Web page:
Screening for inhibitors of RNA-binding protein Musashi-1
Lan Lan1, Carl Appelman1, Amber Smith1, Jia Yu1, Rebecca Marquez1, Philip Gao2, Na Zhang2, Anuradha Roy3, Asokan Anbanandam4, Ragul Gowthaman1,5, John Karanicolas1,5, Jeffrey Aubé6, Kristi Neufeld1, and Liang Xu1
1Department of Molecular Biosciences, 2Protein Production Group, NIH COBRE in Protein Structure and Function, 3High Throughput Screening Laboratory, 4Bio-NMR Core Facility, 5Center for Bioinformatics, 6Department of Medicinal Chemistry, The University of Kansas.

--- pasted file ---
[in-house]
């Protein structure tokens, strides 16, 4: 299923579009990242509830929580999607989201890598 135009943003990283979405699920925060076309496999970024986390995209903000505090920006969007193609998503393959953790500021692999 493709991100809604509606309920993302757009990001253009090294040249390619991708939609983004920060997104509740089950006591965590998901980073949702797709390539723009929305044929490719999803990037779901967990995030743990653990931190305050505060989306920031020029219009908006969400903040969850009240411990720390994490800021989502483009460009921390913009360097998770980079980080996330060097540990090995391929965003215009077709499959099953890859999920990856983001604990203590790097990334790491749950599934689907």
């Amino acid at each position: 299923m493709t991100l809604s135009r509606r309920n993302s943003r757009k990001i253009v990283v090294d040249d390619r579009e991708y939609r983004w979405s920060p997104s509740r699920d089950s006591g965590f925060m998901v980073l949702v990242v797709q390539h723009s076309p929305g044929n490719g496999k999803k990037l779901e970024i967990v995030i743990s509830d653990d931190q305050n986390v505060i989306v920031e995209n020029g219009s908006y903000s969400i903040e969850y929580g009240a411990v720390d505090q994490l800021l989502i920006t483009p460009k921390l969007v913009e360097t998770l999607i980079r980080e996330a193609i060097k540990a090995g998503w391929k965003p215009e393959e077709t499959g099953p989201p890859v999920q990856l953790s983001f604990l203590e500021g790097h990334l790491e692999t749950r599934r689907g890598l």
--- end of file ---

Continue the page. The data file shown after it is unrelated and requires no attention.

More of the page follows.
The Notch signaling pathway is involved in several important cellular processes, such as cell proliferation, differentiation, and apoptosis. Dysregulation of Notch signaling can enhance tumorigenesis, by stimulating proliferation and maintenance of a small population of cancer cells, called cancer stem cells. Another major signaling pathway, Wnt signaling pathway, has been shown to have cross-talk between Notch pathway in cancer development. An important regulator of Notch signaling is Musashi-1 (Msi1). Msi1 negatively regulates expression of Numb, a protein that inhibits Notch signaling. Msi1 binds to the 3’ untranslated region of Numb mRNA, preventing translation of Numb protein, which results in de-repression of Notch signaling. Our hypothesis is that small molecules that disrupt the Msi1-Numb binding would result in down regulation of Notch signaling, and therefore inhibit cancer stem cell maintenance and self-renewal. Using in vitro fluorescence polarization (FP) assay, we have screened chemical libraries and identified a series of Msi1 inhibitors with sub-micromolar inhibition constants (Ki). The hits are confirmed through orthogonal SPR and NMR assays. These Msi1 inhibitors may potentially inhibit cancer cell growth by inhibiting Wnt- and Notch-pathways. By combining the NMR data of our lead compounds with computational efforts, we have developed structural models of Msi1 bound to these inhibitors and identified a new series of Msi1 inhibitors. These studies will provide a stepping stone for future validation assays in vitro and in vivo. The long term goal is to discover Msi1 inhibitors with hopes of inhibiting Notch/Wnt signaling pathways and thereby inhibiting cancer stem cell maintenance and self-renewal.